Hubble's Law

Andromeda galaxy

The expanding Universe

The American astronomer Edwin Hubble uncovered important evidence that the Universe is expanding.

He compared the measured relative velocities (red shifts) of faraway galaxies with his estimates of their distances from the Earth.

In 1929 he announced his discovery that the further away a galaxy is from another point in space, the faster it appears to recede as the Universe expands - Hubble's Law.

But there was more to be discovered about the expanding Universe - dark energy.

Image: Hubble measured the distances to galaxies such as Andromeda (NOAO/AURA/NSF/T.Rector & B.A.Wolpa)

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Andromeda galaxy

Introduction

Hubble measures the Universe's expansion.

About Hubble's Law

Hubble's law is the name for the observation in physical cosmology that:

  1. Objects observed in deep space (extragalactic space, ~10 megaparsecs or more) are found to have a Doppler shift interpretable as relative velocity away from the Earth;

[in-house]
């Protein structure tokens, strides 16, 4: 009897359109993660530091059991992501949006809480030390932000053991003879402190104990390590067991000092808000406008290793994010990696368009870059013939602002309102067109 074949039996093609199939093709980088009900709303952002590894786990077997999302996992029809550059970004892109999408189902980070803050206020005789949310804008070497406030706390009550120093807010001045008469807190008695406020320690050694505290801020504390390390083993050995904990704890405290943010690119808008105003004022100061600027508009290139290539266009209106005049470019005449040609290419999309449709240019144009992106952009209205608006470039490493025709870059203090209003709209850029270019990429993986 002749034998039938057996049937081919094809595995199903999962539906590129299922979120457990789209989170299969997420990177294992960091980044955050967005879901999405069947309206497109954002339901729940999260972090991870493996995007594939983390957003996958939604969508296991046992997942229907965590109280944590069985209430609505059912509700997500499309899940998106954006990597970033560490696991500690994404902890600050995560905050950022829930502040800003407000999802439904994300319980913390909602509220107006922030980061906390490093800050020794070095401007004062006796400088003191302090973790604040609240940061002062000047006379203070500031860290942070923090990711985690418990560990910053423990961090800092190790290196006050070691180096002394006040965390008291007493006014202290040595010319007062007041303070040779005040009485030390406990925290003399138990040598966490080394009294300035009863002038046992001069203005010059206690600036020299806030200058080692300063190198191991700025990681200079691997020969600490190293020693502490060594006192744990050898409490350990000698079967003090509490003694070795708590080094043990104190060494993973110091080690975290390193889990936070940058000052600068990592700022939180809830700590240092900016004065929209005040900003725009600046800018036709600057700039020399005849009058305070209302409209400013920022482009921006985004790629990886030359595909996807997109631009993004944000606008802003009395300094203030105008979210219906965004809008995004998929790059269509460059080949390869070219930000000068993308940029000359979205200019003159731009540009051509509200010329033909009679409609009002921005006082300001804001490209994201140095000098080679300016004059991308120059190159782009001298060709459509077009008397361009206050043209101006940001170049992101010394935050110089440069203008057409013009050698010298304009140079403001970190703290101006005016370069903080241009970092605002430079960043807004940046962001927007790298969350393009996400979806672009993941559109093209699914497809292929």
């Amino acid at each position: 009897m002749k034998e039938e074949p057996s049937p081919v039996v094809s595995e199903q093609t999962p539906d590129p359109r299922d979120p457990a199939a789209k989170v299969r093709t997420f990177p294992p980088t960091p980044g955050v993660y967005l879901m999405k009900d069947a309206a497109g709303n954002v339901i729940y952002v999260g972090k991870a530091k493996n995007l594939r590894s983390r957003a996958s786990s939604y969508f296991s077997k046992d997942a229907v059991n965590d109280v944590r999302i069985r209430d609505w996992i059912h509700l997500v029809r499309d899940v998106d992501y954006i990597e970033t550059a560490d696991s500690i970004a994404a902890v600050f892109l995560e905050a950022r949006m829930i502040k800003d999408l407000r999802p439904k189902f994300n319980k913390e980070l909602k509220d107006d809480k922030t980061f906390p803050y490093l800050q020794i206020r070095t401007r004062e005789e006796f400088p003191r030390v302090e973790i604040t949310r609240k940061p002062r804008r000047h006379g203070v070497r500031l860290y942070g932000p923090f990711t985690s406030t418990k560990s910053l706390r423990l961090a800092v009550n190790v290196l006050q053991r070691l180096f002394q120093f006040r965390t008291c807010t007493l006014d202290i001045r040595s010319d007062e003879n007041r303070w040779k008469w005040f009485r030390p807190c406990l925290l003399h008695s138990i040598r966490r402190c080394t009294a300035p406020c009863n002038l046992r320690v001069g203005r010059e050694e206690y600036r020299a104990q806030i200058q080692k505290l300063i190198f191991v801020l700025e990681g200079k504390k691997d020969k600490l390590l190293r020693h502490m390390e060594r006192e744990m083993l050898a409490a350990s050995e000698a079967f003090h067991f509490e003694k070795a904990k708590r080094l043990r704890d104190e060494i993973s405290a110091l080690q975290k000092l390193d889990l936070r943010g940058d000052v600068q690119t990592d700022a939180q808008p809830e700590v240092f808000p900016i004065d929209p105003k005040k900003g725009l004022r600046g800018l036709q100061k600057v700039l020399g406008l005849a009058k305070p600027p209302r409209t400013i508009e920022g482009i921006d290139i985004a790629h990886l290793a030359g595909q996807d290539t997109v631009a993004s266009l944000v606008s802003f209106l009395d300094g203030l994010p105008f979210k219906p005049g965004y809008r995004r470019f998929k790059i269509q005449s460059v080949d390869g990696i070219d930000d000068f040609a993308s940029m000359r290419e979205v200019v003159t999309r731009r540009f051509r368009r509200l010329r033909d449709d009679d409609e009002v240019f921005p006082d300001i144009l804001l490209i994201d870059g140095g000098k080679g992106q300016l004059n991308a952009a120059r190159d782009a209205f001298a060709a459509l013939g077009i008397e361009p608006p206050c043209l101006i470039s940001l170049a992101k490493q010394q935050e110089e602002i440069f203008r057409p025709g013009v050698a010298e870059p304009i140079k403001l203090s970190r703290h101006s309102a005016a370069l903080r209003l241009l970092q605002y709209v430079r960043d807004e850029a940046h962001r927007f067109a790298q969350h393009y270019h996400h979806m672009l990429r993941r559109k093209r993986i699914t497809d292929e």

2. This Doppler-shift-measured velocity, of various galaxies receding from the Earth, is approximately proportional to their distance from the Earth for galaxies up to a few hundred megaparsecs away.

Hubble's law is considered the first observational basis for the expansion of the universe and today serves as one of the pieces of evidence most often cited in support of the Big Bang model. The motion of astronomical objects due solely to this expansion is known as the Hubble flow.

Although widely attributed to Edwin Hubble, the law was first derived from the general relativity equations by Georges Lemaître in a 1927 article where he proposed the expansion of the universe and suggested an estimated value of the rate of expansion, now called the Hubble constant. Two years later Edwin Hubble confirmed the existence of that law and determined a more accurate value for the constant that now bears his name. Hubble inferred the recession velocity of the objects from their redshifts, many of which were earlier measured and related to velocity by Vesto Slipher in 1917.

The law is often expressed by the equation v = H0D, with H0 the constant of proportionality (Hubble constant) between the "proper distance" D to a galaxy (which can change over time, unlike the comoving distance) and its velocity v (i.e. the derivative of proper distance with respect to cosmological time coordinate; see Uses of the proper distance for some discussion of the subtleties of this definition of 'velocity'). The SI unit of H0 is s−1 but it is most frequently quoted in (km/s)/Mpc, thus giving the speed in km/s of a galaxy 1 megaparsec (3.09×1019 km) away. The reciprocal of H0 is the Hubble time.

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